Image source: Agência Brasília from Brasília, Brasil, Prorrogado atendimento no posto de testagem de Samambaia (49894799238), CC BY 2.0
In a letter to The BMJ, they argue that there is currently no valid clinical reason for large scale testing, test performance has not yet been adequately assessed, and testing risks inefficient use of scarce resources. UK Prime Minister Boris Johnson has described antibody testing as “game-changing” and last month the government purchased 10 million test kits from Abbott and Roche after Public Health England (PHE) studies showed they worked. However, the head of the NHS test-and-trace programme, Baroness Dido Harding, has said not enough was known about what level of protection coronavirus antibodies provided. And Professor Jon Deeks at the University of Birmingham, who has led the first systematic review of studies on COVID-19 antibody tests, says “we don’t have much data and we can’t trust any of it.”
Article • Public health
The sunny Sunday of March 22, 2020, may well go down as a watershed date in the context of Coronavirus in the UK. A couple of days earlier, UK schools had closed en masse – open only thereafter for children of key workers – and the British government had advised that pubs, bars, cinemas, gyms and restaurants should close and people should adhere more rigorously to social distancing.
The experts argue that a positive antibody test result “does not indicate immunity” and that the concept of ‘immune passports’ that allow people to work, has not been established. What’s more, they say the tests are being rolled out at an unprecedented pace and scale without adequate assessment, and with no data on performance in people at high risk including the elderly and those in black and minority ethnic groups. Finally, they say given that routine testing of patients is neither clinically urgent nor meets a clear public health need, “this push to introduce a non-evidence based test for uncertain gains risks inefficient use of scarce resources.”
Monitoring the COVID-19 epidemic is important, they write, but the only current justification for large scale COVID-19 antibody testing is for research purposes, including public health surveillance to inform epidemiology. “We would like to see a carefully developed and clearly articulated strategy for serological testing, with clear scientific or clinical aims (or both) as part of a unified COVID-19 response strategy,” they conclude.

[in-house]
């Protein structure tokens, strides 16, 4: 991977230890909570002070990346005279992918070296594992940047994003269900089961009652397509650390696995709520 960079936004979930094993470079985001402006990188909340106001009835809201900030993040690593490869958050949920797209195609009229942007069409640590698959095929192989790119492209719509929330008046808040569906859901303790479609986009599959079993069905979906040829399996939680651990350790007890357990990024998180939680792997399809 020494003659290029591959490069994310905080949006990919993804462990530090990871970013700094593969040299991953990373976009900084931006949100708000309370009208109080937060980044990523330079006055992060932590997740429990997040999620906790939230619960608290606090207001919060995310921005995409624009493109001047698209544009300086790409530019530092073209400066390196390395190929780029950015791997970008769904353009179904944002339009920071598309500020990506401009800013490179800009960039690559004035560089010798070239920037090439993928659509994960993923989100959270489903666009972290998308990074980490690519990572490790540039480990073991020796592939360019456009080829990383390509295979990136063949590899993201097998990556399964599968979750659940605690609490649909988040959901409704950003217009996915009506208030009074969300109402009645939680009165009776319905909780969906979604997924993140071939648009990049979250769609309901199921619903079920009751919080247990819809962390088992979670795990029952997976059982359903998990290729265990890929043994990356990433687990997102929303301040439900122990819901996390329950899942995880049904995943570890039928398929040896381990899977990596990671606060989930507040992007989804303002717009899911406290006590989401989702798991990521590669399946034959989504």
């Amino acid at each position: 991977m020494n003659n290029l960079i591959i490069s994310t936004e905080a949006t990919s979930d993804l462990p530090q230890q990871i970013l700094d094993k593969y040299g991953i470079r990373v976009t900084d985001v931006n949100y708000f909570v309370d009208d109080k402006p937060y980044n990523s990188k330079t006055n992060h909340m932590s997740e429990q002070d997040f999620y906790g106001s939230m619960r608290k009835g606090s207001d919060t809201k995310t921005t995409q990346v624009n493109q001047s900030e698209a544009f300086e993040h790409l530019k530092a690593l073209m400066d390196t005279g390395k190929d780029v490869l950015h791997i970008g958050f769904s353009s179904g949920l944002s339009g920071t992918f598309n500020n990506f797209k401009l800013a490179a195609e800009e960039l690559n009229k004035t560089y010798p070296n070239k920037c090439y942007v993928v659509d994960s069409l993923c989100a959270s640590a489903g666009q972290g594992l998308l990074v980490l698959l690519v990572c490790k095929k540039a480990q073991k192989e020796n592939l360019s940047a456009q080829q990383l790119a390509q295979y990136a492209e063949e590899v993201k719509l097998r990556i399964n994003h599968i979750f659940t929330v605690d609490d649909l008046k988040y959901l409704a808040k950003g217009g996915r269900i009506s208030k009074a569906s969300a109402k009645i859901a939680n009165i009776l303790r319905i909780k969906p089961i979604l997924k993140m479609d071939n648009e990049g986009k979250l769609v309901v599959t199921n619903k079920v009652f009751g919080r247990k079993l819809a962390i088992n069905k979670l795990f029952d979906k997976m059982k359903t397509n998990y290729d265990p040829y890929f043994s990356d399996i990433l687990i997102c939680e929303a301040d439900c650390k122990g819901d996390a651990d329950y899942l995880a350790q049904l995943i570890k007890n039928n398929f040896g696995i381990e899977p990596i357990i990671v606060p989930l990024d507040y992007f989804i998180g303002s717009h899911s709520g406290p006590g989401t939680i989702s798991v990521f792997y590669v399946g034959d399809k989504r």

Article • Catching up with SARS-CoV-2
To develop and manufacture COVID-19 test kits in massive quantities was not part of their 2020 business plans. Yet, as the epidemic evolved into a global pandemic, the urgent need for diagnostic and antibody SARS-CoV-2 test kits triggered an unprecedented scramble among medical manufacturers.
In an investigation also published, journalist Stephen Armstrong talks to several experts and finds that it’s not just the accuracy of the tests that are of concern. According to Sheila Bird from Edinburgh University’s College of Medicine and Veterinary Medicine, there are several problems with PHE’s evaluation of the Roche and Abbott tests, including quality of samples, the absence of data on age and sex, and use of repeat samples. Others argue that the purpose of the tests are still unclear, and that the demand for an expensive fast turnaround is arguably a waste of public money.
What people really want to know from these tests is – am I safe from infection? These tests, at the moment, can’t answer thatAl Edwards
A spokesperson for Roche Diagnostics UK told The BMJ: “We are rolling out antibody tests to the NHS as part of the crucial next step in understanding the spread of this virus, and providing greater confidence and reassurance as we move into the next phase of our response to this pandemic.” A PHE spokesperson said: “Our evaluations have been completed in record time using the samples and tests that were available to us. We are confident that the volume of samples and methodology was of a high standard.” “What people really want to know from these tests is – am I safe from infection?,” says Al Edwards, associate professor in Biomedical Technology at Reading University. “These tests, at the moment, can’t answer that.”
While Andrew Preston, reader in microbial pathogenesis at the University of Bath says the idea of buying antibody tests to create immunity passports “looked attractive but using them like that is some way off.” In a statement to The BMJ, the Department of Health and Social Care said, “We do not currently know how long an antibody response to the virus lasts, nor whether having antibodies means a person cannot transmit it to others.” But they reiterated that antibody testing “will play an increasingly important role as we move into the next phase of our response to this pandemic.”
Source: The BMJ